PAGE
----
When he was ten years old he went to Maidstone Grammar School. The following year was 1940, that magnificent summer when the young lads of RAF Fighter Command fought the Luftwaffe to a standstill over the green fields of Kent. That series of engagements, the most glorious page in our decidedly spotty history, afterwards became known as the Battle of Britain.
The school in those days was set on the edge of the town in fields bordering Mote Park. One afternoon, shortly after the autumn term started, young Alan and his friend were far more interested in craning their necks to watch the activity in the sky than in paying attention to their lessons. Indeed, who wouldn’t have been?
Anyway, just before afternoon break they spotted a Hurricane fighter circling the fields a couple of hundred yards from the school.
As soon as they could escape, they hopped over the school boundary, and sprinted in the direction that they had seen the plane. To their unbounded joy, they discovered that the fighter had landed in a field and the pilot had taxied his aircraft under the overhanging branches of a nearby oak tree. When the boys arrived he was leaning against the tail of his Hurricane, smoking a cigarette, whilst keeping an eye on the aerial activity.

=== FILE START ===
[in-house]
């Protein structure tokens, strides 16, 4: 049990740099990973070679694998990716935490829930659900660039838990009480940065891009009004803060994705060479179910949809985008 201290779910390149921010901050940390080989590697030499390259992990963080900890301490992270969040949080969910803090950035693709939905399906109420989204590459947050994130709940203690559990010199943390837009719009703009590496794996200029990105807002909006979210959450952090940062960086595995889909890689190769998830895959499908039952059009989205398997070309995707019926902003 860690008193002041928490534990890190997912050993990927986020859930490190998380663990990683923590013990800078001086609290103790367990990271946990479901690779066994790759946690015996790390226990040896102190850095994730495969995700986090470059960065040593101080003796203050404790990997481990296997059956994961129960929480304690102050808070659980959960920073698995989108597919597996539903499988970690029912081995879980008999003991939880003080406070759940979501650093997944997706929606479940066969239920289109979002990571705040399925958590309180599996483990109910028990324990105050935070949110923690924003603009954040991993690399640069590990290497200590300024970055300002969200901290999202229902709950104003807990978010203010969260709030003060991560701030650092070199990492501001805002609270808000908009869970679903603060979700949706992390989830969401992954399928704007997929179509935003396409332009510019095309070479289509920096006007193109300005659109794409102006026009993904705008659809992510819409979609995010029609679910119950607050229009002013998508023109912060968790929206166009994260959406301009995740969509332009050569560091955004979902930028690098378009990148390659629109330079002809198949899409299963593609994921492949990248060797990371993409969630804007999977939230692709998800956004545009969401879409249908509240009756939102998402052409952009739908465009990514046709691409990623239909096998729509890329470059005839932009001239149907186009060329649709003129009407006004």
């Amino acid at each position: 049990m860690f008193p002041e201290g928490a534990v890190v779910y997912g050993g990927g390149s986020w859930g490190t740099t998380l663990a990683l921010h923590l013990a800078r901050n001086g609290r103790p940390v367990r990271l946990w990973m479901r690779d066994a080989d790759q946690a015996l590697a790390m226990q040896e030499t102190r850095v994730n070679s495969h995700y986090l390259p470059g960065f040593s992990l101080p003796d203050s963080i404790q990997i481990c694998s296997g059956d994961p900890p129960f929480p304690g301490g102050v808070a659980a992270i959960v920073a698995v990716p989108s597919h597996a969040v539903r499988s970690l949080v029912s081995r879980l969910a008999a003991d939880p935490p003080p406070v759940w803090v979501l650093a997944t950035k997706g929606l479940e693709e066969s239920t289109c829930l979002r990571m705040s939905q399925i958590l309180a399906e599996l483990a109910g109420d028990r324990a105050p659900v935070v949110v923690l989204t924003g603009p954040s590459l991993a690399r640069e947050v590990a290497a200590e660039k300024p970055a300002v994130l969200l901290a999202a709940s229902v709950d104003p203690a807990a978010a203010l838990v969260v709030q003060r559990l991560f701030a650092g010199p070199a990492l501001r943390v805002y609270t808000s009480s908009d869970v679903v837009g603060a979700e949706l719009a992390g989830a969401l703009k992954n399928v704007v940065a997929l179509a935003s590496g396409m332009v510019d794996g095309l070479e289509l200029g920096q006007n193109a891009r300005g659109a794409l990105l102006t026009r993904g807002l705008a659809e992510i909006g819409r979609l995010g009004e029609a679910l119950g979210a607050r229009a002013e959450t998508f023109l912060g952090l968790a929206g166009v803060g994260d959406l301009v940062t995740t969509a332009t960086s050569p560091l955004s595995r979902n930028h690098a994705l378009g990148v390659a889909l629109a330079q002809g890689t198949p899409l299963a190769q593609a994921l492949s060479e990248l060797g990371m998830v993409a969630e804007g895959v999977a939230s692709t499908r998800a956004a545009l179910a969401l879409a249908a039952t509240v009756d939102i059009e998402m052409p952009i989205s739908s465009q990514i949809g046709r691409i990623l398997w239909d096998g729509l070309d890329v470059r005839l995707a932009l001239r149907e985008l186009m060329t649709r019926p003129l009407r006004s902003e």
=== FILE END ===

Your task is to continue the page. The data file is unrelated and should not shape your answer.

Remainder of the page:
Grinning at his adoring audience, he explained that he had been forced to drop out of the battle going on above because his engine was overheating. The lads helpfully pointed out that Detling airfield was only about a mile away to the west and West Malling a couple of miles in the other direction. He said that the ground crews were far too busy for him to bother them, and about twenty minutes would be sufficient for his motor to cool down.
Having stubbed out his second cigarette, he clambered into his cockpit and started the Merlin engine. Taxiing round to face down the length of the field he opened up the motor and took off. The two boys, who had completely lost sight of the fact that their break was long over, waved frantically as he climbed away. The pilot waggled his wings briefly at the watching boys and flew off.